It’s a rainy morning here in "mostly always sunny south Florida”. I’m sitting out on our screen porch, which is my favorite place to be when it’s raining. I’m missing my “side kick” that usually accompanies me in this morning adventure. When I wrote the bio for this website, I wrote about how on most days you can find me back here on the porch, with my trusty companion… “My fifteen year old killer Cockapoo, CharlieBean-dog.” He would sit right next to me with his head pressed up against my thigh. This has been his behavior since the day he joined our family fifteen short years ago. He was born a cuddle pup.
It has been about a year and a half since C.B. lost his sight and over the last six months he began to experience hip problems. As I talk with friends I hear this diagnosis more often than not. It seems to be the way it goes for our senior dogs these days. My Charlie-boys heart and lungs were strong, and he just kept going. But things had gotten progressively worse since the holidays and I kept wondering if I was going to be required to make that sad drive to the vet’s office one day. I prayed diligently that he might just go to sleep one day and not awaken, but that was not to be.
A few people said to me, “You will know when its time” or “He will let you know.” Well, earlier this week, those prophetic words came to pass, and He did, and I knew.
If there has ever been a peacefulness in one of these last trips to the vets office, then I guess we had one, and I’ll leave it at that.
Meanwhile, Mr.Wonderful and I are lost, feeling like empty nesters all over again. We didn’t realize just how much our duties with C.B. had begun taking over our time. Yesterday, I stayed away from the house for as long as I could, and then when Mr.W got home we left again, trying to avoid the emptiness that awaits us here. "This is going to take some time" I hear from friends. The loss of a pet is the loss of a family member. My Charlie was my sons puppy when he was twelve years old. These dogs usually stay on with you when your children leave home, and fill the void left behind. In them we still have a piece of our children’s childhood and the promise that they will return home to visit and everything will be as it was. For others that have no children, their pets are their children. I have many people in my life like that, and losing their pets has been devastating for them. It’s just such a hard thing, no matter what.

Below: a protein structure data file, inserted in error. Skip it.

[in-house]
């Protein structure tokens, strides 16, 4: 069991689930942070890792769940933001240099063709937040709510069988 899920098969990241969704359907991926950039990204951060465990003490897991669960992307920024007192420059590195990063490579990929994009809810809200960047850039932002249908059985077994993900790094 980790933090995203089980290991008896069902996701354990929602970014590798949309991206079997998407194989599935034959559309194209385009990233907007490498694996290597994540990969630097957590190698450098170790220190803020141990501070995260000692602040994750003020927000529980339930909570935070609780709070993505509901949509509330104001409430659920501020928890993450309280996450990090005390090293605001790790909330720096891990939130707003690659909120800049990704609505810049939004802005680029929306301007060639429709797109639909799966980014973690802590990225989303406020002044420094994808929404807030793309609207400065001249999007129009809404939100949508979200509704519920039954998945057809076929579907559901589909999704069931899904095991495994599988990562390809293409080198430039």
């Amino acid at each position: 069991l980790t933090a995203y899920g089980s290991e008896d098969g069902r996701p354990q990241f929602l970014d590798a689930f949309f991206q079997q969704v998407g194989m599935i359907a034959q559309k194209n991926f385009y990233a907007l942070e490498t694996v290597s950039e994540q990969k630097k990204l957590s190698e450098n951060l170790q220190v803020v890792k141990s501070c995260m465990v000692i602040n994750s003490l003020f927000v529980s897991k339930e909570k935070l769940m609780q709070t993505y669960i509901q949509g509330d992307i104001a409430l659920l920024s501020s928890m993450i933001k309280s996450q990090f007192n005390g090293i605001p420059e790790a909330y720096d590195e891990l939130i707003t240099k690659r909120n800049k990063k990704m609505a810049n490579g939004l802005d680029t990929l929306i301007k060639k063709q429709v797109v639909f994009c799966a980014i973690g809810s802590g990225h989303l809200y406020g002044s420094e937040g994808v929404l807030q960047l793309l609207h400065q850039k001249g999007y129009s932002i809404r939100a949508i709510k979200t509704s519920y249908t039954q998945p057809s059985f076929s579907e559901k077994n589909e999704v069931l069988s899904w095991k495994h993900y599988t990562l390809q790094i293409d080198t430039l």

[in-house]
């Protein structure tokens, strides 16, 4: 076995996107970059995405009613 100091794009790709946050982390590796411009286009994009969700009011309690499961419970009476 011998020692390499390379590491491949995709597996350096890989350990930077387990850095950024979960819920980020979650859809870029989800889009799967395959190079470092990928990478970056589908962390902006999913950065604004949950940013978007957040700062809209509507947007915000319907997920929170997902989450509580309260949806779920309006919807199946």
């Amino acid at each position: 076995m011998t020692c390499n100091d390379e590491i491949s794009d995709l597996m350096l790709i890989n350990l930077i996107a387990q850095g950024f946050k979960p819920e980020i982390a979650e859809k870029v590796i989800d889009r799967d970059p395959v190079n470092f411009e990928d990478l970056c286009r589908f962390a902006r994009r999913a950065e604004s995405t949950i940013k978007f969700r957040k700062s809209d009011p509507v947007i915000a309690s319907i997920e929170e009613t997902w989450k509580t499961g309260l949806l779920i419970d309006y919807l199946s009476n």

About two weeks ago, I began writing a letter to myself about letting go. One of those exercises you learn in counseling, church camp or writing courses (funny, who knew there would be a correlation between those things?) I have struggled so much with the practice of “letting go” in my own life, so this is certainly no exception. If I’m in your life, chances are you’ve known me for most of your life, I don’t give up too easily. Anyway, I share these words from that letter here with you today. Maybe it will be helpful to you in some way. Meanwhile, I’ll be here on the porch missing my companion and writing to you from our little yellow house.
How do you know, when its time?
In a marriage, a friendship, a family pet, a job, a home, a dream not fulfilled?
It’s hard to move on…
Feelings to consider, the feelings of others, obligation, guilt, tangled circumstances.
Tough things that each of us have to face in our lifetime.
There is no clock, no calendar, no real right or wrong
Each circumstance is unique
But if you listen with your heart
You will know the time
And you will take comfort in knowing:
That you have tried your best
Given it your all, Served with your whole being
Loved with abandon and that you are being true to your own self
Release with the same hands with which you’ve clutched to it so tightly
Relax and let go of the negative talk that seeks to ridicule you in your own mind
Cling tightly to the sweetness that remains
Burn the fond memories into your very being
And let all else dissolve
Leave the rest behind
With a sweet abandon
Walk forward and go on